"On the ordination of women, the Church has spoken and said no. Pope John Paul II, in a definitive formulation, said that door is closed. –Pope Francis I, July 29, 2013
Boom. This is the same old same old theology—the Virgin Mary is more important than anyone else in the story, but living women cannot make ecclesial decisions, exercise sacramental ministry, or make ethical choices. Apparently, the question of women’s ordination is so yesterday in the Vatican Francis doesn’t think it needs to be revisited. –Mary Hunt, RD."
..."In 2000, I was invited to speak at a large religious conference in Rome about the SOA and U.S. foreign policy in Latin America. Hundreds of priests and nuns attended and were supportive of our efforts to close the SOA. The day before returning to the United States, I was invited by Vatican Radio to do a 15-minute live interview about the SOA and U.S. foreign policy.
With two minutes left and moved by the spirit, I recognized an opportunity to express my solidarity with women in the Church, so I said, “We have been discussing the injustice of U.S. foreign policy in Latin America. As a Catholic priest, I want to say that there will never be justice in our Church until women can be ordained.”
I had about another minute remaining and wanted to say a little more about women priests, but the manager of Vatican Radio angrily came in, cut me off the air, and started playing church music. The interview was over—but I slept very well that night knowing I hadn’t let a sacred moment pass by in silence....
In asking these questions I saw clearly that our Church’s teaching that excludes women from ordination is rooted in sexism. Sexism, like racism, is a sin. And no matter how hard we may try to justify discrimination against others, in the end, it is never the way of our all-loving God who created us all equal.
It was after participating in the ordination of a woman in 2008 that I received a letter from the Vatican stating that I must recant my support for the ordination of women or I would be excommunicated, and that the ordination of women was a “grave scandal” in the Catholic Church. When most Catholics hear the word “scandal,” they think about the thousands of priests who sexually abused children and the many bishops who covered up their horrific crimes—not the ordination of women.
I wrote the Vatican saying that my conscience would not allow me to recant. I stated that our conscience is sacred because it always urges us to do what is right, what is just. In essence, I said, you are telling me to lie and tell you that I do not believe that God created men and women of equal worth and dignity and calls both to be priests. This I cannot do; therefore I will not recant.
I continued to follow my conscience and went about my ministry calling for the closing of the SOA and for the ordination of women. In October of 2011, I joined an international delegation of women’s ordination leaders going to the Vatican. We met with Church leaders, delivering a petition signed by 15,000 supporters of women’s ordination. We showed the documentary film Pink Smoke Over the Vatican at a nearby theater, and we maintained a vigil in St. Peter’s Square, holding banners that said: “ORDAIN CATHOLIC WOMEN” and “GOD IS CALLING WOMEN TO BE PRIESTS.” Three from our delegation were removed from St. Peter’s Square by Rome police; we were detained for three hours and our banners were confiscated. Once again, it was all about solidarity.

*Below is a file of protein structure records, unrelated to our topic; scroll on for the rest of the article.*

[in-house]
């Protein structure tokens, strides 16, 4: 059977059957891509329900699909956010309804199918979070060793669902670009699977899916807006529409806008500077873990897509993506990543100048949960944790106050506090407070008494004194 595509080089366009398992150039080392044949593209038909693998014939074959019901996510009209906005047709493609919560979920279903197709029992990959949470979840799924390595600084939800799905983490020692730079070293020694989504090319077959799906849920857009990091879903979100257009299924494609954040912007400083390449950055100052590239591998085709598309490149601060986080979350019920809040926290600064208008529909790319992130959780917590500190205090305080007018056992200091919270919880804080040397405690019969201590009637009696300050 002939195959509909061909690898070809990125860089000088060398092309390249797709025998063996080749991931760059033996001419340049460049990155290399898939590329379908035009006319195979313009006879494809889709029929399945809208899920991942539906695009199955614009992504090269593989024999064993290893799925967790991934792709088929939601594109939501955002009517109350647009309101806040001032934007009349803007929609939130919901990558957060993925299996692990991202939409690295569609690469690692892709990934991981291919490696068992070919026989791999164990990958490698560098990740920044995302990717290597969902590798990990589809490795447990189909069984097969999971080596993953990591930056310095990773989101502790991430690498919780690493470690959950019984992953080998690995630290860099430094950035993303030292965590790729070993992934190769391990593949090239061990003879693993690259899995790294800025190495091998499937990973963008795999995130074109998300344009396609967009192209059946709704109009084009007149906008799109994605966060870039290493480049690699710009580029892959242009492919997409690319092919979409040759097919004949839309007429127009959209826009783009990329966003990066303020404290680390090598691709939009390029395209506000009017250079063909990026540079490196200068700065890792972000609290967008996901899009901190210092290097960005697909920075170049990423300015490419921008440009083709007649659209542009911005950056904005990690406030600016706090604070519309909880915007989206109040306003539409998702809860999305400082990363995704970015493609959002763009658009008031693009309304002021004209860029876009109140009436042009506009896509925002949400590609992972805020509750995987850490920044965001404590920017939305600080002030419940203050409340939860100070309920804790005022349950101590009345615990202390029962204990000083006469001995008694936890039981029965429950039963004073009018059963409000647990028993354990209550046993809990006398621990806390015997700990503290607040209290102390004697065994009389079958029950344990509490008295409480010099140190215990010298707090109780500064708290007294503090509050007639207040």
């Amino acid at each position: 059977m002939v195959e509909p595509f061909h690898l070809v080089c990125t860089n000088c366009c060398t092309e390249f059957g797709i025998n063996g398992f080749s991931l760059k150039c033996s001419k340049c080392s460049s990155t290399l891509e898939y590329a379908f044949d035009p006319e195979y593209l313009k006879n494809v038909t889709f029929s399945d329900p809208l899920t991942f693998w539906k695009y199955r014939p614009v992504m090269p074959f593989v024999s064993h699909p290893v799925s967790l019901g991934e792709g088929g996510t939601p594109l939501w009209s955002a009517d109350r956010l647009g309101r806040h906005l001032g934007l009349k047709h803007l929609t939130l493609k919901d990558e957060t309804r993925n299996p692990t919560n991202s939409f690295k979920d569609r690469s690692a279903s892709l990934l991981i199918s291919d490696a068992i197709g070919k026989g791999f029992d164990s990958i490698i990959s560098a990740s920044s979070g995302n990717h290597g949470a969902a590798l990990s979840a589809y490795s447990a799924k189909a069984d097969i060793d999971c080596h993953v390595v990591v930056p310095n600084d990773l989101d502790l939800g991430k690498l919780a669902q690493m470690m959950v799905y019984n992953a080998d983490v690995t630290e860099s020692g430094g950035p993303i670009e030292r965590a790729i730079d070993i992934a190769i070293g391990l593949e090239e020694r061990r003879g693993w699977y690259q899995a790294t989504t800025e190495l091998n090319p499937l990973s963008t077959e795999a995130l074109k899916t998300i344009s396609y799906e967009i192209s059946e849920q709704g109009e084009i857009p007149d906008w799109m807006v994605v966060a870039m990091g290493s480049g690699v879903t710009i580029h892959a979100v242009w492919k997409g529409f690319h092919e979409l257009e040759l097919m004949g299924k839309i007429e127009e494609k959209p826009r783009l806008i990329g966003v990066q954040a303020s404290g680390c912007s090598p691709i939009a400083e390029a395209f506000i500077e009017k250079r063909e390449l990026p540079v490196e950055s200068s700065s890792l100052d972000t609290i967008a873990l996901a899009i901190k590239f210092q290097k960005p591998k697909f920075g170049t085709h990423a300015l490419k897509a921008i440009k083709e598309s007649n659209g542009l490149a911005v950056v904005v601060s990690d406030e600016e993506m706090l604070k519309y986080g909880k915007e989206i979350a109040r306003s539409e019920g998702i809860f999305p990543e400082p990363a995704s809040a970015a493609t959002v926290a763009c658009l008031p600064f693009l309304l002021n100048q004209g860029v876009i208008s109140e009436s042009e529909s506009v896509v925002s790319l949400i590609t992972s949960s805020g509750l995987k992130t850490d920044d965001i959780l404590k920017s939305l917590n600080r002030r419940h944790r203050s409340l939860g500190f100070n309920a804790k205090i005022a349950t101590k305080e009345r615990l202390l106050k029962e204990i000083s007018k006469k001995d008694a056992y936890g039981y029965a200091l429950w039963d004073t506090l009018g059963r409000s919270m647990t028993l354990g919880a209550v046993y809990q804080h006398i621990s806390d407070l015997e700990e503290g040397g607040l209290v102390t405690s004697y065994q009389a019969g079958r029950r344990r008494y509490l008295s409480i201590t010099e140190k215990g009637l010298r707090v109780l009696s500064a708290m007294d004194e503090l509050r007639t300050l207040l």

It was only when I began expressing my solidarity with women in the Church, that I recognized how deeply sexism and power permeate the priesthood. Somehow we have lost our way, forgotten the teachings of Jesus, and evolved into a very powerful and privileged clerical culture. It saddens me that so many of my fellow priests see women as a threat to their power. As men, we claim that we, and we alone, can interpret the Holy Scriptures and know the will of God. We profess that men and women are created in the image and likeness of God, but as men we have created God in our own image. And this God is very small, very male, and sees women as the lesser of men.
On November 19, 2012, I was notified by Maryknoll that the Vatican had expelled me from my Maryknoll community of 46 years and the priesthood. This is very difficult and painful. I’m aware, however, that the rejection I feel is but a glimpse and a fraction of the rejection women have experienced in the Catholic Church for centuries.
I notified the Vatican and the leaders of Maryknoll that they can dismiss me, but they cannot dismiss the issue of gender equality in the Catholic Church. The demand for gender equality is rooted in God, justice, and dignity, and it will not go away.
As a Catholic priest for 40 years, my only regret is that it took me so long to confront the issue of male power and domination in our Church."